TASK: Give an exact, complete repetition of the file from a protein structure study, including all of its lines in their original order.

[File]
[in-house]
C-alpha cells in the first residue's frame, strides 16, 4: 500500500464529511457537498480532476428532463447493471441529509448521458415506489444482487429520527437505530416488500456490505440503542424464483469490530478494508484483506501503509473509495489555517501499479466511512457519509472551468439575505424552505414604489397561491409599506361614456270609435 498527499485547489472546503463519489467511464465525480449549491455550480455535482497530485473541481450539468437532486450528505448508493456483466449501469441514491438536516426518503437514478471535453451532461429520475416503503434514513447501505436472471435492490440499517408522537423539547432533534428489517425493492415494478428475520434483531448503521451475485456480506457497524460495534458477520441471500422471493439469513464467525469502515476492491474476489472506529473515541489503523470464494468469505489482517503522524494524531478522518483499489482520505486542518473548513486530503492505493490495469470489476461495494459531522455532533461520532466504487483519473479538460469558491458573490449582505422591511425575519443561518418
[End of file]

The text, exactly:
[in-house]
C-alpha cells in the first residue's frame, strides 16, 4: 500500500464529511457537498480532476428532463447493471441529509448521458415506489444482487429520527437505530416488500456490505440503542424464483469490530478494508484483506501503509473509495489555517501499479466511512457519509472551468439575505424552505414604489397561491409599506361614456270609435 498527499485547489472546503463519489467511464465525480449549491455550480455535482497530485473541481450539468437532486450528505448508493456483466449501469441514491438536516426518503437514478471535453451532461429520475416503503434514513447501505436472471435492490440499517408522537423539547432533534428489517425493492415494478428475520434483531448503521451475485456480506457497524460495534458477520441471500422471493439469513464467525469502515476492491474476489472506529473515541489503523470464494468469505489482517503522524494524531478522518483499489482520505486542518473548513486530503492505493490495469470489476461495494459531522455532533461520532466504487483519473479538460469558491458573490449582505422591511425575519443561518418